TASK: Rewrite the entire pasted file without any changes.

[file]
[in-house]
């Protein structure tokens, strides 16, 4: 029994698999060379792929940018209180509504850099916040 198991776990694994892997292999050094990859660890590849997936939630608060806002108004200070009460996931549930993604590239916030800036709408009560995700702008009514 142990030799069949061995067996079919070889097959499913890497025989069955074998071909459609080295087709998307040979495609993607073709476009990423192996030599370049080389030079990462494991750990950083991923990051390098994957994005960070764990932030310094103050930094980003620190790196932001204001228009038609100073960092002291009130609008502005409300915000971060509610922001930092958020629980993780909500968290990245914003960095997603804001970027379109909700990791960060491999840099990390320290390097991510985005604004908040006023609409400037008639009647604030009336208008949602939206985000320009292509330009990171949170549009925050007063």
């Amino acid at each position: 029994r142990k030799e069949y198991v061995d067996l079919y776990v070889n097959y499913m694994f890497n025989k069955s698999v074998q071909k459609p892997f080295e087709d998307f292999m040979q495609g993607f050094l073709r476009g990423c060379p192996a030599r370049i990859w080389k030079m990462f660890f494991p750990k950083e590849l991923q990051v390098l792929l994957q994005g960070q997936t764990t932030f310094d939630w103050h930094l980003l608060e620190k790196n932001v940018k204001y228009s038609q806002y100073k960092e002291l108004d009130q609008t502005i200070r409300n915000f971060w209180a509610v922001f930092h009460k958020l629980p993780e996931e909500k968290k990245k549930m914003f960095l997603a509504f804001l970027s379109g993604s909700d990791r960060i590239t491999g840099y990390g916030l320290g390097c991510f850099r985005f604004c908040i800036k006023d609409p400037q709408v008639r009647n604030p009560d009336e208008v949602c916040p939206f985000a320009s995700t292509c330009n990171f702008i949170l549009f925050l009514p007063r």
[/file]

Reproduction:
[in-house]
């Protein structure tokens, strides 16, 4: 029994698999060379792929940018209180509504850099916040 198991776990694994892997292999050094990859660890590849997936939630608060806002108004200070009460996931549930993604590239916030800036709408009560995700702008009514 142990030799069949061995067996079919070889097959499913890497025989069955074998071909459609080295087709998307040979495609993607073709476009990423192996030599370049080389030079990462494991750990950083991923990051390098994957994005960070764990932030310094103050930094980003620190790196932001204001228009038609100073960092002291009130609008502005409300915000971060509610922001930092958020629980993780909500968290990245914003960095997603804001970027379109909700990791960060491999840099990390320290390097991510985005604004908040006023609409400037008639009647604030009336208008949602939206985000320009292509330009990171949170549009925050007063």
């Amino acid at each position: 029994r142990k030799e069949y198991v061995d067996l079919y776990v070889n097959y499913m694994f890497n025989k069955s698999v074998q071909k459609p892997f080295e087709d998307f292999m040979q495609g993607f050094l073709r476009g990423c060379p192996a030599r370049i990859w080389k030079m990462f660890f494991p750990k950083e590849l991923q990051v390098l792929l994957q994005g960070q997936t764990t932030f310094d939630w103050h930094l980003l608060e620190k790196n932001v940018k204001y228009s038609q806002y100073k960092e002291l108004d009130q609008t502005i200070r409300n915000f971060w209180a509610v922001f930092h009460k958020l629980p993780e996931e909500k968290k990245k549930m914003f960095l997603a509504f804001l970027s379109g993604s909700d990791r960060i590239t491999g840099y990390g916030l320290g390097c991510f850099r985005f604004c908040i800036k006023d609409p400037q709408v008639r009647n604030p009560d009336e208008v949602c916040p939206f985000a320009s995700t292509c330009n990171f702008i949170l549009f925050l009514p007063r």